If there are inconsistencies between the aforementioned scientific method and “Christian dogma” they have not been made plain. And if there are inconsistencies, then it need not affect the truth of Christian dogma. There are a slew of scientific methodologies to pick from.

“Whether or not it assumes the laws of physics will remain the same is meaningless.”

What is the referent of “it”? Whatever “it” is, it apparently is not meaningless, or there would not be an attempt at a response to “it.” If it were meaningless, then it would have no meaning. Ergo, no need for response. But there is a response. To “it.” Just not sure what “it” is.

“If the laws changed, the experiments, the formulas, and the answers would change along with them.”

Assuming that there are such things as “laws.” But why grant that in a non-Christian worldview? In any event, it is rather strange to suggest that virtually all scientific knowledge being overturned is not a problem. Talk about idol worship!

“Science correlates to the empirical data, it doesn’t define the data.”

Unfortunately the statement above is exceedingly vague. The comment needs to be rewritten if it is to receive an informative response. However, I am suspicious as to whether or not the comment even addresses the content of the post.

C.L. Bolt

“The sciences are empirical.”

The “sciences” themselves are not completely empirical. Logic is not empirical, but it is used in the sciences. Ethics are not empirical, but they are used in the sciences. There are other examples. So the sciences are not “empirical” in one sense.

In another sense the sciences are empirical. They pertain to empirical entities.

“Theistic belief is generally rational ( though not necessarily).”

The statement is ambiguous. It might mean that theistic belief is rational as opposed to irrational. Or it could mean that theistic belief is rational as opposed to empirical.

If it means that theistic belief is rational in the first sense, then I would agree. However, I would say that only Christian theistic belief is rational.
If it means that theistic belief is rational in the second sense, then I would disagree. I would say that empirical reality is conducive to belief in God.

“More times than not these two are not enemies but operating on different paradigms for evidence based claims.”

The referent of “these” is not clear. The definition of “paradigms” is not clear.

“Yet, it does seem that when one wants to make an empirical knowledge claim, the best game in town is to compete with the sciences.”

The best game in town is to appeal directly to God’s revelation about the empirical realm. Otherwise the sciences are probably your best bet. But to “compete with the sciences” is not the best game in town.

“Because the sciences are not ultimate, they are all falsifiable, they can never be truly objective.”

Lots of assertions. But I see no reason to accept them. I do see reasons to reject them. The “sciences” are not falsifiable. Falsifiability is a very narrow criterion pertaining to particular features of a hypothetic-deductive model of science. Features like particular conjectures. Not science itself.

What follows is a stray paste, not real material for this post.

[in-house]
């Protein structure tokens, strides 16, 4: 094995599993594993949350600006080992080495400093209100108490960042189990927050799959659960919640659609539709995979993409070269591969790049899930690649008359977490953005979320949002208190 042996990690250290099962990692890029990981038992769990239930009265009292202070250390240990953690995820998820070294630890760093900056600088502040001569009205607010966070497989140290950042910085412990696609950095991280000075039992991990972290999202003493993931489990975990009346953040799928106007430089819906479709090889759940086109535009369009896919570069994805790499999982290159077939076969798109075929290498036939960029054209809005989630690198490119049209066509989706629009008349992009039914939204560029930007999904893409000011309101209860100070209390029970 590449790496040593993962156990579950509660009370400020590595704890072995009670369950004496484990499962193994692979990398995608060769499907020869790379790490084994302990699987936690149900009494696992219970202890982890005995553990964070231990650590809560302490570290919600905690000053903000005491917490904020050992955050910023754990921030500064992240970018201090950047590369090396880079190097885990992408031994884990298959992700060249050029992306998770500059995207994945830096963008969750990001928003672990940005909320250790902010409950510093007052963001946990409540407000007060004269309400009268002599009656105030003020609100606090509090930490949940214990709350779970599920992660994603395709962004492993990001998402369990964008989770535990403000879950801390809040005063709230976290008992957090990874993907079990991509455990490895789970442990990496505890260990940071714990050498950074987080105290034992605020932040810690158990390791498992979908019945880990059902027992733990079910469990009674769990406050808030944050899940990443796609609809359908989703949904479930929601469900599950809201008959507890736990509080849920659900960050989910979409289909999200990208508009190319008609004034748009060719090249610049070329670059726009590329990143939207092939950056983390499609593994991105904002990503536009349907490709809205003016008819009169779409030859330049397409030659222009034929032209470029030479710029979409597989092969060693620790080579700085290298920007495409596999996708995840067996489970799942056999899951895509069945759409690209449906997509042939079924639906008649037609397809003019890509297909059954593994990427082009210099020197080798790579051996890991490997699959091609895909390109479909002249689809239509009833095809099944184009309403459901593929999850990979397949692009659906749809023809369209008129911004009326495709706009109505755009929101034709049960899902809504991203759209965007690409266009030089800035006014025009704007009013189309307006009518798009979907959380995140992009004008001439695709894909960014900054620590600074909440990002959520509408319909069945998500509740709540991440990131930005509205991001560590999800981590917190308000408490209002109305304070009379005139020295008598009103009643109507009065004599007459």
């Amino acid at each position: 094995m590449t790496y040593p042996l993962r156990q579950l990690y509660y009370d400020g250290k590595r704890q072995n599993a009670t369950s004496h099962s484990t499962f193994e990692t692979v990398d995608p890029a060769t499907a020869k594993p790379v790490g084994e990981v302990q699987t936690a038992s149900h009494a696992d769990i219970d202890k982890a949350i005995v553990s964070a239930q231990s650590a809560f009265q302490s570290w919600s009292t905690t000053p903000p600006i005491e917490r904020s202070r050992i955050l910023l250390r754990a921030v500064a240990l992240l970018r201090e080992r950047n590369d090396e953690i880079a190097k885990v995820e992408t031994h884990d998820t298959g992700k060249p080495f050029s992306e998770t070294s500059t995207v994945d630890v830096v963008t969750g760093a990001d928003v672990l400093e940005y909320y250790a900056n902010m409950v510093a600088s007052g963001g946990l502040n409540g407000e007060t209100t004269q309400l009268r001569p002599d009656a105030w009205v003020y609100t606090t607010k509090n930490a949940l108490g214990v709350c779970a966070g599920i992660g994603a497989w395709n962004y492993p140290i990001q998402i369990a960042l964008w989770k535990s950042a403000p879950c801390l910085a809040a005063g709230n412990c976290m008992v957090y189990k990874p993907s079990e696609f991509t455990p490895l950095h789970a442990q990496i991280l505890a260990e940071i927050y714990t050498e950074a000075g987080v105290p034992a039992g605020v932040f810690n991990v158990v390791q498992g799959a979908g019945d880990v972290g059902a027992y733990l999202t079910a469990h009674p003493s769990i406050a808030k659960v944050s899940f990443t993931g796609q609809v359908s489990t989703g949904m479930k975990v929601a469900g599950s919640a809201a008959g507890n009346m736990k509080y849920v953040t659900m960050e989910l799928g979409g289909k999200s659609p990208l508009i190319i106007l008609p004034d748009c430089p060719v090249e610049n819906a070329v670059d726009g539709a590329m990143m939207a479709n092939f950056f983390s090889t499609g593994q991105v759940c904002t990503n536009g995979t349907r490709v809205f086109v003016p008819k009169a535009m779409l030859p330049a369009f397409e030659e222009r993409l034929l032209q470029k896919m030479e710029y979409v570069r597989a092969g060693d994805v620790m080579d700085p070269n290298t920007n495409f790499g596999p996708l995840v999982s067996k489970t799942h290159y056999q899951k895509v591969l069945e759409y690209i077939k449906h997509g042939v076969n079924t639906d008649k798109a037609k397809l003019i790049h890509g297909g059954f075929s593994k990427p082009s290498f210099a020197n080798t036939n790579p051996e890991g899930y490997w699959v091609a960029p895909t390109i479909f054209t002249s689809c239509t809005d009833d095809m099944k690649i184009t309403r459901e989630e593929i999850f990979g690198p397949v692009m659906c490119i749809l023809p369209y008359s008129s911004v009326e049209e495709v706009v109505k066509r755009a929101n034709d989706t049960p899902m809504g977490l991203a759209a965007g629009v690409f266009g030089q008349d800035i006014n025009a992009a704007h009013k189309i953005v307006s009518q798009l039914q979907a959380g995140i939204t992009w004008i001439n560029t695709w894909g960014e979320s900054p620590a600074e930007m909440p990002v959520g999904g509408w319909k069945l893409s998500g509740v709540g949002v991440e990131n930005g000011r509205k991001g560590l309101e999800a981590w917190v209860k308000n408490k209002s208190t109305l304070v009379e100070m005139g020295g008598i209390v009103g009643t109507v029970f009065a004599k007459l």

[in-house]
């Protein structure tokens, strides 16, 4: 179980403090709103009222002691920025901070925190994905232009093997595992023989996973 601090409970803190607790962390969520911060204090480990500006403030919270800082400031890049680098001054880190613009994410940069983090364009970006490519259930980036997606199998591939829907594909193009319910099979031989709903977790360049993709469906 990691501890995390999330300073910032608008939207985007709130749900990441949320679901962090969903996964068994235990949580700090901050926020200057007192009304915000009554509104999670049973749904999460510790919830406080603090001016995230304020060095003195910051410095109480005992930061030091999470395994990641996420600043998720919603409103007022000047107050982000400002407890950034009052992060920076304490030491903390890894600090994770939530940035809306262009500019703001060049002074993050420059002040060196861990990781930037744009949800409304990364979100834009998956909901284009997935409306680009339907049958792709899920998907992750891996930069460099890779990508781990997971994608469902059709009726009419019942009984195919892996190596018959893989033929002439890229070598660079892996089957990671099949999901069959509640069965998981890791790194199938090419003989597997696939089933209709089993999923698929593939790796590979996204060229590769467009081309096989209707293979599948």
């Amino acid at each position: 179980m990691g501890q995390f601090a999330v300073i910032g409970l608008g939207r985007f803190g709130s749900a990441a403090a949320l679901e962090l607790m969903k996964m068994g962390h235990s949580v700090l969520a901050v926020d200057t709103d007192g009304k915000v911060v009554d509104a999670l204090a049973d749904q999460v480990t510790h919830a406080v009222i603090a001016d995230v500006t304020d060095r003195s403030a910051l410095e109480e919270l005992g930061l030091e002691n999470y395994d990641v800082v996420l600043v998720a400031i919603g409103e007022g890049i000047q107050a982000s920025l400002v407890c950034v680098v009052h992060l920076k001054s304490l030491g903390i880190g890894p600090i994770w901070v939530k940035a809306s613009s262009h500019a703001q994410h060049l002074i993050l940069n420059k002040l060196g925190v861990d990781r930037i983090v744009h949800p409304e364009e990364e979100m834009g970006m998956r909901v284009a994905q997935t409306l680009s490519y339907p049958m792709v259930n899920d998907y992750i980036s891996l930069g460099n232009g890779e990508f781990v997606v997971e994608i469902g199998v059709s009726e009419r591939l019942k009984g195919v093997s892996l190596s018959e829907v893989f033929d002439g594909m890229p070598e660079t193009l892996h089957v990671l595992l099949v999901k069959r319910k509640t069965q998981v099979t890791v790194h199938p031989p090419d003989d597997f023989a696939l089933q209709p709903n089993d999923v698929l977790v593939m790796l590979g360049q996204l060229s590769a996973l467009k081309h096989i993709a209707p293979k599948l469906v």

There are plenty of examples of falsifiable statements that are also objective statements. “It is raining” is a falsifiable statement. And the statement refers to an objective state of affairs.

“How exactly is that taking up a Christian worldview again?”

To what does “that” refer?

“A falsifiable claim that only remains true as long as the experiment which led to the claim can be repeated supports the claim does not sound like the general Christian dogma.”

A terrible sentence. I will try to break it down. Falsifiable claims within the hypothetico-deductive method are not usually considered “true” or “false,” but “rational” or “irrational.” And a few other things. But not true or false. Certainly not in the usual sense anyway.

Falsifiable claims in the aforementioned scientific method need not result from experiment. Rather, they are proposed and then rigorously tested through experiment.

If there are inconsistencies between the aforementioned scientific method and “Christian dogma” they have not been made plain. And if there are inconsistencies, then it need not affect the truth of Christian dogma. There are a slew of scientific methodologies to pick from.

“Whether or not it assumes the laws of physics will remain the same is meaningless.”

What is the referent of “it”? Whatever “it” is, it apparently is not meaningless, or there would not be an attempt at a response to “it.” If it were meaningless, then it would have no meaning. Ergo, no need for response. But there is a response. To “it.” Just not sure what “it” is.

“If the laws changed, the experiments, the formulas, and the answers would change along with them.”

Assuming that there are such things as “laws.” But why grant that in a non-Christian worldview? In any event, it is rather strange to suggest that virtually all scientific knowledge being overturned is not a problem. Talk about idol worship!

“Science correlates to the empirical data, it doesn’t define the data.”

Unfortunately the statement above is exceedingly vague. The comment needs to be rewritten if it is to receive an informative response. However, I am suspicious as to whether or not the comment even addresses the content of the post.